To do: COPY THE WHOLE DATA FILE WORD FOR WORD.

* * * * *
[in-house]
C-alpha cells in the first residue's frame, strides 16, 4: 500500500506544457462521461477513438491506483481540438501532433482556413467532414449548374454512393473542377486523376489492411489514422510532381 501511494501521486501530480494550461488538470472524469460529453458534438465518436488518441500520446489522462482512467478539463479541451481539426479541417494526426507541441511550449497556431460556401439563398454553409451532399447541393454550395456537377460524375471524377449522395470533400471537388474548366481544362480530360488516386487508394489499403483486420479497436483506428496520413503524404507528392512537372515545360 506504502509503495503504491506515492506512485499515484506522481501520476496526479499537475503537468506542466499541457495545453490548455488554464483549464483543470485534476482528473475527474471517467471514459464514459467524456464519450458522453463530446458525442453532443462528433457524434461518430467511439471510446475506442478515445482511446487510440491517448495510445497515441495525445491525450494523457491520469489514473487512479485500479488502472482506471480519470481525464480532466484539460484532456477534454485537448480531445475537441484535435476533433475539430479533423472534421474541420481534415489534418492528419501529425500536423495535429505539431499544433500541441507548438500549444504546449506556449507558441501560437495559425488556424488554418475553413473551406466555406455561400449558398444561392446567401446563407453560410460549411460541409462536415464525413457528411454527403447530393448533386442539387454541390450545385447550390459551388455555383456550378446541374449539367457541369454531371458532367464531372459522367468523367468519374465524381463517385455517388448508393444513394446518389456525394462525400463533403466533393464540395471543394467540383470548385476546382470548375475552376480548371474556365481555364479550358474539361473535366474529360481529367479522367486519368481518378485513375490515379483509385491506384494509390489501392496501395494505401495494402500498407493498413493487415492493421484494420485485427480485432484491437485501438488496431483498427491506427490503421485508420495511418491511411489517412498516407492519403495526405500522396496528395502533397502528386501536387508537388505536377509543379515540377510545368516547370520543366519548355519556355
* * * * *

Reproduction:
[in-house]
C-alpha cells in the first residue's frame, strides 16, 4: 500500500506544457462521461477513438491506483481540438501532433482556413467532414449548374454512393473542377486523376489492411489514422510532381 501511494501521486501530480494550461488538470472524469460529453458534438465518436488518441500520446489522462482512467478539463479541451481539426479541417494526426507541441511550449497556431460556401439563398454553409451532399447541393454550395456537377460524375471524377449522395470533400471537388474548366481544362480530360488516386487508394489499403483486420479497436483506428496520413503524404507528392512537372515545360 506504502509503495503504491506515492506512485499515484506522481501520476496526479499537475503537468506542466499541457495545453490548455488554464483549464483543470485534476482528473475527474471517467471514459464514459467524456464519450458522453463530446458525442453532443462528433457524434461518430467511439471510446475506442478515445482511446487510440491517448495510445497515441495525445491525450494523457491520469489514473487512479485500479488502472482506471480519470481525464480532466484539460484532456477534454485537448480531445475537441484535435476533433475539430479533423472534421474541420481534415489534418492528419501529425500536423495535429505539431499544433500541441507548438500549444504546449506556449507558441501560437495559425488556424488554418475553413473551406466555406455561400449558398444561392446567401446563407453560410460549411460541409462536415464525413457528411454527403447530393448533386442539387454541390450545385447550390459551388455555383456550378446541374449539367457541369454531371458532367464531372459522367468523367468519374465524381463517385455517388448508393444513394446518389456525394462525400463533403466533393464540395471543394467540383470548385476546382470548375475552376480548371474556365481555364479550358474539361473535366474529360481529367479522367486519368481518378485513375490515379483509385491506384494509390489501392496501395494505401495494402500498407493498413493487415492493421484494420485485427480485432484491437485501438488496431483498427491506427490503421485508420495511418491511411489517412498516407492519403495526405500522396496528395502533397502528386501536387508537388505536377509543379515540377510545368516547370520543366519548355519556355